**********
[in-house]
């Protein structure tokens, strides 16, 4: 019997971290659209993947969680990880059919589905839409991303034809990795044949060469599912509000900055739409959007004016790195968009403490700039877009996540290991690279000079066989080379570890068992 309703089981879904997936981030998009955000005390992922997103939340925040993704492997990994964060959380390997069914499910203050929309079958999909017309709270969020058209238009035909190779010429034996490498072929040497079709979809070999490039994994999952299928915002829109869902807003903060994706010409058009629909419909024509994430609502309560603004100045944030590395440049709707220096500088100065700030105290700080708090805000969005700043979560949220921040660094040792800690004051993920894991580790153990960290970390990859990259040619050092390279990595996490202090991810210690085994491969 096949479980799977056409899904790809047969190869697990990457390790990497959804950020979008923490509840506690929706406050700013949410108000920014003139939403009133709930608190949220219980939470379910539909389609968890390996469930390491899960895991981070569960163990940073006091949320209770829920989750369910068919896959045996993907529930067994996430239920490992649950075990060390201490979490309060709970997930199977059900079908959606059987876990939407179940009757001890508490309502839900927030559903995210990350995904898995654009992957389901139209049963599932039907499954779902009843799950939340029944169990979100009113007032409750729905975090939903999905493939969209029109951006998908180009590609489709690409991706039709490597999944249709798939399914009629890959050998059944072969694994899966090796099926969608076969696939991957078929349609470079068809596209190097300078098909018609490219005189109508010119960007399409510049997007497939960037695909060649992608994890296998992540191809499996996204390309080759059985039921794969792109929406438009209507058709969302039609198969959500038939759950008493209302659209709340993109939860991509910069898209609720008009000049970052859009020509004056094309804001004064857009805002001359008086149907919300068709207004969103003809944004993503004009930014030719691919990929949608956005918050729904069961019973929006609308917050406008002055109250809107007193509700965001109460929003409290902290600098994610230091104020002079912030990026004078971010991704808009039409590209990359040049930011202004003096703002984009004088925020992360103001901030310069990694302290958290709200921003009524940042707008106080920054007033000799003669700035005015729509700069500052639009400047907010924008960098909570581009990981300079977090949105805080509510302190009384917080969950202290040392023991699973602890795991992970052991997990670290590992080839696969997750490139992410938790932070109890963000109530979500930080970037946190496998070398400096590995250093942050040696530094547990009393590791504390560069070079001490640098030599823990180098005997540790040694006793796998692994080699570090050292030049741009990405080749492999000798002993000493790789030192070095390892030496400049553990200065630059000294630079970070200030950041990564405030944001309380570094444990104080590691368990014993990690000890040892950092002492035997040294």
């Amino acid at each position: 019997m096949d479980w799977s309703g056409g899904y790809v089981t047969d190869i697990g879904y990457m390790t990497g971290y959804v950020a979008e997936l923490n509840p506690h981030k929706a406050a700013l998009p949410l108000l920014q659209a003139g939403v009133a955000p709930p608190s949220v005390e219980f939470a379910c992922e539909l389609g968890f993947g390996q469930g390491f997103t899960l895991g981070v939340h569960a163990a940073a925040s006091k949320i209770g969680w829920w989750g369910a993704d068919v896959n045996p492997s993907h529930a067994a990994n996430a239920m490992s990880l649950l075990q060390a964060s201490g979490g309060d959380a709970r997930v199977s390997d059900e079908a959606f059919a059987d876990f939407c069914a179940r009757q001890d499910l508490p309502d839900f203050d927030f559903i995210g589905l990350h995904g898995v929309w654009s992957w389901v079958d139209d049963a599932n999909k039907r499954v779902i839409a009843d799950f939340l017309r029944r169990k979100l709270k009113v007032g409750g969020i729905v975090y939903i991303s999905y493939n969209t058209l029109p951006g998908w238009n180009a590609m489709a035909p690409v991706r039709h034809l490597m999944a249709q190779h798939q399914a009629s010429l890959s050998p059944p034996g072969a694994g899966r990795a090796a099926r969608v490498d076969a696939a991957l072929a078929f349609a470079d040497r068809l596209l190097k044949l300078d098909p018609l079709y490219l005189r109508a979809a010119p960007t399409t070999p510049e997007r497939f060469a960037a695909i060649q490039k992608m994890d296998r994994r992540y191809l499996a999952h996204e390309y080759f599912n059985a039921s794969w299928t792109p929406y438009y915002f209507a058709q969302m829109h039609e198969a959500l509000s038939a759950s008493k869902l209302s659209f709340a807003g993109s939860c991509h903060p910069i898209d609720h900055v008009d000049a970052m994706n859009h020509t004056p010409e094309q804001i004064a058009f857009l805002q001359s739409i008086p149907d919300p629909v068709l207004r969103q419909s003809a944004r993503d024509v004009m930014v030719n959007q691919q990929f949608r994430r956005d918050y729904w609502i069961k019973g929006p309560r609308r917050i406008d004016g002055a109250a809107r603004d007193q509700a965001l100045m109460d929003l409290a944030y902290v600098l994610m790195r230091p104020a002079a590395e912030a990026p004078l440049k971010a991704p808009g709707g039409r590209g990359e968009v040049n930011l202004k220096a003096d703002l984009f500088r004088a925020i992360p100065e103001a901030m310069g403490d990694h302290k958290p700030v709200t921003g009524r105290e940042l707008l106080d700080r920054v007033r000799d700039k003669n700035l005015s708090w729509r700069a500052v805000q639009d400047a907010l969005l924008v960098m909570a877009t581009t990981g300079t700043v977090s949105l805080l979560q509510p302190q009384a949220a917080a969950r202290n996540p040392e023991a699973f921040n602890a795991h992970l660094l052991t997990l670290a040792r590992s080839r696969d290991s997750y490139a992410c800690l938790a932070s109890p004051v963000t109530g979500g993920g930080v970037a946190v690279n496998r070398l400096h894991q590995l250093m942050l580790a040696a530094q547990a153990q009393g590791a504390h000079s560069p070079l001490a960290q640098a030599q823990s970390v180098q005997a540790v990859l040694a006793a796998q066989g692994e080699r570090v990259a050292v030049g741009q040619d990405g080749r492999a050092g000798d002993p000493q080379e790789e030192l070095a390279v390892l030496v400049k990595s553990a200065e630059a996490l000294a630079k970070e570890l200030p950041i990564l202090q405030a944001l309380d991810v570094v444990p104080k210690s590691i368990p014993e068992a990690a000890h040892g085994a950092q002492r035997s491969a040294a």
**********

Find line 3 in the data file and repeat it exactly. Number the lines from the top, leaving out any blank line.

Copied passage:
């Amino acid at each position: 019997m096949d479980w799977s309703g056409g899904y790809v089981t047969d190869i697990g879904y990457m390790t990497g971290y959804v950020a979008e997936l923490n509840p506690h981030k929706a406050a700013l998009p949410l108000l920014q659209a003139g939403v009133a955000p709930p608190s949220v005390e219980f939470a379910c992922e539909l389609g968890f993947g390996q469930g390491f997103t899960l895991g981070v939340h569960a163990a940073a925040s006091k949320i209770g969680w829920w989750g369910a993704d068919v896959n045996p492997s993907h529930a067994a990994n996430a239920m490992s990880l649950l075990q060390a964060s201490g979490g309060d959380a709970r997930v199977s390997d059900e079908a959606f059919a059987d876990f939407c069914a179940r009757q001890d499910l508490p309502d839900f203050d927030f559903i995210g589905l990350h995904g898995v929309w654009s992957w389901v079958d139209d049963a599932n999909k039907r499954v779902i839409a009843d799950f939340l017309r029944r169990k979100l709270k009113v007032g409750g969020i729905v975090y939903i991303s999905y493939n969209t058209l029109p951006g998908w238009n180009a590609m489709a035909p690409v991706r039709h034809l490597m999944a249709q190779h798939q399914a009629s010429l890959s050998p059944p034996g072969a694994g899966r990795a090796a099926r969608v490498d076969a696939a991957l072929a078929f349609a470079d040497r068809l596209l190097k044949l300078d098909p018609l079709y490219l005189r109508a979809a010119p960007t399409t070999p510049e997007r497939f060469a960037a695909i060649q490039k992608m994890d296998r994994r992540y191809l499996a999952h996204e390309y080759f599912n059985a039921s794969w299928t792109p929406y438009y915002f209507a058709q969302m829109h039609e198969a959500l509000s038939a759950s008493k869902l209302s659209f709340a807003g993109s939860c991509h903060p910069i898209d609720h900055v008009d000049a970052m994706n859009h020509t004056p010409e094309q804001i004064a058009f857009l805002q001359s739409i008086p149907d919300p629909v068709l207004r969103q419909s003809a944004r993503d024509v004009m930014v030719n959007q691919q990929f949608r994430r956005d918050y729904w609502i069961k019973g929006p309560r609308r917050i406008d004016g002055a109250a809107r603004d007193q509700a965001l100045m109460d929003l409290a944030y902290v600098l994610m790195r230091p104020a002079a590395e912030a990026p004078l440049k971010a991704p808009g709707g039409r590209g990359e968009v040049n930011l202004k220096a003096d703002l984009f500088r004088a925020i992360p100065e103001a901030m310069g403490d990694h302290k958290p700030v709200t921003g009524r105290e940042l707008l106080d700080r920054v007033r000799d700039k003669n700035l005015s708090w729509r700069a500052v805000q639009d400047a907010l969005l924008v960098m909570a877009t581009t990981g300079t700043v977090s949105l805080l979560q509510p302190q009384a949220a917080a969950r202290n996540p040392e023991a699973f921040n602890a795991h992970l660094l052991t997990l670290a040792r590992s080839r696969d290991s997750y490139a992410c800690l938790a932070s109890p004051v963000t109530g979500g993920g930080v970037a946190v690279n496998r070398l400096h894991q590995l250093m942050l580790a040696a530094q547990a153990q009393g590791a504390h000079s560069p070079l001490a960290q640098a030599q823990s970390v180098q005997a540790v990859l040694a006793a796998q066989g692994e080699r570090v990259a050292v030049g741009q040619d990405g080749r492999a050092g000798d002993p000493q080379e790789e030192l070095a390279v390892l030496v400049k990595s553990a200065e630059a996490l000294a630079k970070e570890l200030p950041i990564l202090q405030a944001l309380d991810v570094v444990p104080k210690s590691i368990p014993e068992a990690a000890h040892g085994a950092q002492r035997s491969a040294a």